Branson spaceship explosion: The ‘missed’ warnings
Sir Richard Branson’s company and US authorities were repeatedly warned about safety issues surrounding Virgin Galactic’s rocket engine system
Sir Richard Branson’s space tourism company Virgin Galactic has been accused of ignoring a series of warnings that its $500 million rocket was unsafe for flight.
A number of senior aerospace engineers repeatedly voiced fears over the design of Sir Richard’s SpaceShipTwo and the safety protocols surrounding its testing.
The Telegraph has seen emails and other documents in the public domain — dating back several years, and as recently as last year — in which the engineers warned of the dangers of Virgin Galactic’s rocket engine system.
It also emerged on Saturday that three senior Virgin Galactic executives — the vice-president in charge of propulsion, the vice-president in charge of safety, and the chief aerodynamics engineer — had all quit the company in recent months.
The Virgin Galactic spacecraft, which was scheduled to begin passenger flights early next year, blew up in the sky above the Mojave Desert in California during a test flight on Friday.
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The incident, in which one pilot died and another was seriously injured, puts in jeopardy Sir Richard’s dream of space travel for passengers, each paying $250,000 (£156,000).
The dead pilot was named as Michael Alsbury, an experienced American test pilot.
His widow, Michelle Saling, said: “I have lost the love of my life. I am living in hell right now.”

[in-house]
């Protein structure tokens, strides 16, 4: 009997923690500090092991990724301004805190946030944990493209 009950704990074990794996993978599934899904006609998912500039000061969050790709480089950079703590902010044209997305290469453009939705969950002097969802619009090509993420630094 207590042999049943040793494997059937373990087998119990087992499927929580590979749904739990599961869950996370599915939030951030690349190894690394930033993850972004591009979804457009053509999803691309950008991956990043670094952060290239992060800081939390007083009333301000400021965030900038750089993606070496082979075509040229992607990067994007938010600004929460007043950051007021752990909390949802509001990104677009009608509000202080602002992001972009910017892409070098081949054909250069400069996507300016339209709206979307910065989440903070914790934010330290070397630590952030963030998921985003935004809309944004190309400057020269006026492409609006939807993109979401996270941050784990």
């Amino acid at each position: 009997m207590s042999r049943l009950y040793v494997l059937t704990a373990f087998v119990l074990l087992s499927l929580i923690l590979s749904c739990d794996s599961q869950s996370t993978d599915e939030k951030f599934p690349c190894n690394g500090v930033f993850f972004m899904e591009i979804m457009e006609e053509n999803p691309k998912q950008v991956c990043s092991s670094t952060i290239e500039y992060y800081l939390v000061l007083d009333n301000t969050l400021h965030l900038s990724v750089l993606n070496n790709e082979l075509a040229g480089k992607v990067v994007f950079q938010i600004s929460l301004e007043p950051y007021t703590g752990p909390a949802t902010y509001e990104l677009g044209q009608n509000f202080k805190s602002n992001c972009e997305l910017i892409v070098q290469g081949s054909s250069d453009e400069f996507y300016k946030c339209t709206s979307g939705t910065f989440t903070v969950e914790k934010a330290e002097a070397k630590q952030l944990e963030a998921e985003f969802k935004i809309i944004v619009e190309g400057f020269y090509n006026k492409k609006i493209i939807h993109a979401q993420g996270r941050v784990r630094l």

His co-pilot Peter Siebold, 43, was undergoing surgery on Saturday night after sustaining serious injuries.
Scaled Composties, the US aerospace company which employed the pilots, said Mr Siebold has been “alert” and talking with his family and doctors.
Wreckage lies near the site where a Virgin Galactic space tourism rocket, SpaceShipTwo, exploded and crashed in Mojave, California
Virgin Galactic, in an attempt at damage limitation, initially dismissed the explosion as an “anomaly”. However, aerospace experts insisted that it had been a disaster waiting to happen.
Tom Bower, an investigative journalist and Sir Richard’s biographer, described the crash as “predictable and inevitable”. He said: “It’s a very crude rocket.”
Sir Richard arrived at the crash site on Saturday insisting that “safety has always been our number one priority”. He admitted that only if the problems that caused the crash could be overcome would the programme continue.
The Telegraph can disclose that Sir Richard’s company, as well as US authorities, were warned about safety issues on numerous occasions, as long ago as 2007 when three engineers died in an explosion during testing of a rocket engine on the ground.
Carolynne Campbell, the lead expert on rocket propulsion at the International Association for the Advancement of Space Safety (IAASS), said: “This explosion is not a surprise. None whatsoever, I am sorry to say. It is exactly what I was expecting. It was Russian roulette which test flight blew up.”
She had first warned Virgin Galactic about the danger of its nitrous oxide-propelled engines in the aftermath of the 2007 disaster, and has repeated those warnings since.
In a study published in 2010 on her website and sent to Sir Richard’s company as well as to the US authorities, she wrote: “We are not confident that … we yet know enough about N2O [nitrous oxide] to consider it a safe oxidiser for use in passenger flight.
“In the light of what we do know, safety must remain a major concern.”
In the study, she questioned Virgin Galactic’s claim on its website that its rocket system was “benign” and “stable”.
In emails sent by Geoff Daly, a US-based British rocket scientist, to officials at the Federal Aviation Authority (FAA) last year, he warned of another disaster if test flights were given the go-ahead.
At the time, Virgin Galactic had planned to begin its first passenger flights in December 2013, although the date of the inaugural flight had been repeatedly postponed.